Home GDPR #Privacy: Ensuring SMEs are in the driving seat to tackle cybersecurity
GDPR - December 24, 2019

#Privacy: Ensuring SMEs are in the driving seat to tackle cybersecurity

By Michael Whitfield is Managing Director at InsurTech firm CPP Group UK.

In the chaos of establishing and growing a small business, it is easy to lose sight of the importance of cybersecurity. Founders and CEOs are often too caught up in the day-to-day running of their businesses to take a moment to consider the vulnerability of their IT systems, or, in many cases, do not have the technical expertise to be conscious of the risks.

As the risks increase, however, it is an oversight that small businesses cannot afford to make.

Headlines are frequently captured by stories of high-profile data breaches and cyber attacks. The past two years have seen massive data breaches at British Airways and Capital One, to name just two. With the prevalence of these stories, small business owners might convince themselves that they are of no interest to cyber criminals, when, in reality, it is very much the opposite.

Cyber criminals are increasingly aware of the easy targets that small businesses can be, and consequently the incidence of attacks is frightening. Research has calculated that UK SMEs are the target of approximately 65,000 cyber attacks every day – about 45 every minute.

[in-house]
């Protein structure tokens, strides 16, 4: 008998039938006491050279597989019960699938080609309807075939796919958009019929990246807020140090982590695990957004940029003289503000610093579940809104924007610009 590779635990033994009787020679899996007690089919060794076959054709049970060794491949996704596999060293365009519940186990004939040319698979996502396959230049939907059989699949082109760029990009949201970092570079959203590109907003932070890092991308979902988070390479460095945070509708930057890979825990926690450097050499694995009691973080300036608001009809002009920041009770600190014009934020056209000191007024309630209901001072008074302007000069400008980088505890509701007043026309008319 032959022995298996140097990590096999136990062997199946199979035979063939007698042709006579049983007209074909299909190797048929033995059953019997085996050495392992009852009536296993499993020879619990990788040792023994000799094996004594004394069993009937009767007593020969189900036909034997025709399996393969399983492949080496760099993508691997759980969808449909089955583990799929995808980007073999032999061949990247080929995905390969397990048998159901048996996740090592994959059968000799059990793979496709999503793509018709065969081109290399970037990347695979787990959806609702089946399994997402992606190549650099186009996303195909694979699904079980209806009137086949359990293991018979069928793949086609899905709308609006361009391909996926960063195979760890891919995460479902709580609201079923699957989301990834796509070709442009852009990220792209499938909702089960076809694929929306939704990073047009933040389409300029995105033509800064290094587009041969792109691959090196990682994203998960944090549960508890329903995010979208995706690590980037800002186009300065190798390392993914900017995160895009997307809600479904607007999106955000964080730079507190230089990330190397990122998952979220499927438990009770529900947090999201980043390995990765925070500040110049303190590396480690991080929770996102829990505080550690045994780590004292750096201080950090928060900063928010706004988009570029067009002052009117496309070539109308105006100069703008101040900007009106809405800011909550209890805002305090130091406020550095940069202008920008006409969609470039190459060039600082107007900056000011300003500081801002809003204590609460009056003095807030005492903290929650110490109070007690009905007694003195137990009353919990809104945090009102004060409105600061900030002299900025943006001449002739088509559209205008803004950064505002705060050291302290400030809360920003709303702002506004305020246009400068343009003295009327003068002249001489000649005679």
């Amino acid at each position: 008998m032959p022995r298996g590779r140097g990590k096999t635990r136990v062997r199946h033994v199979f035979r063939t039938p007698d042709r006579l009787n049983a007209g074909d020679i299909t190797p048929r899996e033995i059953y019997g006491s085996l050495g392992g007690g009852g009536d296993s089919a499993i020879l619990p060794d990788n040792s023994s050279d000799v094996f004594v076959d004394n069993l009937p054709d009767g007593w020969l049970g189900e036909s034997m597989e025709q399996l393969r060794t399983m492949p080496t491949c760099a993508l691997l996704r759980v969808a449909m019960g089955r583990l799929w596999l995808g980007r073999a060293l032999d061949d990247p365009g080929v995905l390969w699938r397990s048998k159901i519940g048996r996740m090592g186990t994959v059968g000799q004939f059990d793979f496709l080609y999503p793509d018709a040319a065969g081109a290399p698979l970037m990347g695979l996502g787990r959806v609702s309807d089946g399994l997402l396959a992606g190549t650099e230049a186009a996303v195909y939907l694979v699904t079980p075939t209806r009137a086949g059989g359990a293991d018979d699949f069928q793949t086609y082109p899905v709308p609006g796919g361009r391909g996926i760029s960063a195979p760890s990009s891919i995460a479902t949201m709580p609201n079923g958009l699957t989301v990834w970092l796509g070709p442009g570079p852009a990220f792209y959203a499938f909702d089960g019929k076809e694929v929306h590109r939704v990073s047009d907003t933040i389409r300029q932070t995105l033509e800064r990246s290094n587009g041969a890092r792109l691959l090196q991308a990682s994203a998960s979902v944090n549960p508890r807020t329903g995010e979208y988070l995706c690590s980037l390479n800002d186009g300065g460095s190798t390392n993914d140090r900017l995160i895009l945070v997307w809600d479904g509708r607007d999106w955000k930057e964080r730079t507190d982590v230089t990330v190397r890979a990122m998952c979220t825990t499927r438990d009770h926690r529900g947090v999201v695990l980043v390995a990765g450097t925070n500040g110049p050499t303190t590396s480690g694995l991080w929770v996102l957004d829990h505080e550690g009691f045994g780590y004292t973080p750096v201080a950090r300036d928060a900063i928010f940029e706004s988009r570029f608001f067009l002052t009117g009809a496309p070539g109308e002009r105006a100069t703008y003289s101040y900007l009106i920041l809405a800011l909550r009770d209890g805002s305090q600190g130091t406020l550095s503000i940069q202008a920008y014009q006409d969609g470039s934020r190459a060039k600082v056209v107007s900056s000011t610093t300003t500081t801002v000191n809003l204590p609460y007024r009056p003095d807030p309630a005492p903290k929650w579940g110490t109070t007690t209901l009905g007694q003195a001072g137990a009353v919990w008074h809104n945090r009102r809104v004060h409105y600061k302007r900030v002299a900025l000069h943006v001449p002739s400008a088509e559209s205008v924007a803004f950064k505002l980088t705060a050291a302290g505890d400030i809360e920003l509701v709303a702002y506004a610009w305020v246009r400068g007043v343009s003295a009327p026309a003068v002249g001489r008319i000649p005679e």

Of these attempts, the success rate is nominal, but the sheer quantity means that a UK small business is hacked once every 19 seconds. Almost one in three small business reported suffering a cyber breach in 2018. According to the Ponemon Institute, the number of small and medium businesses across the US and UK that reported an attempted cyber attack in 2017 was 61%; in 2018, this figure had jumped to 67%.

The reasons for the increased focus on SMEs are numerous. Most frequently, however, it comes down to a question of resources. Businesses in the process of scaling-up rarely have dedicated IT departments to ensure that their systems are up-to-date and that risks are quickly dealt with. Seventy-three percent of businesses cite lack of personnel as a reason they feel unprepared to prevent a cyber attack. Insecure and unguarded, these businesses make easy pickings for a competent cyber attacker.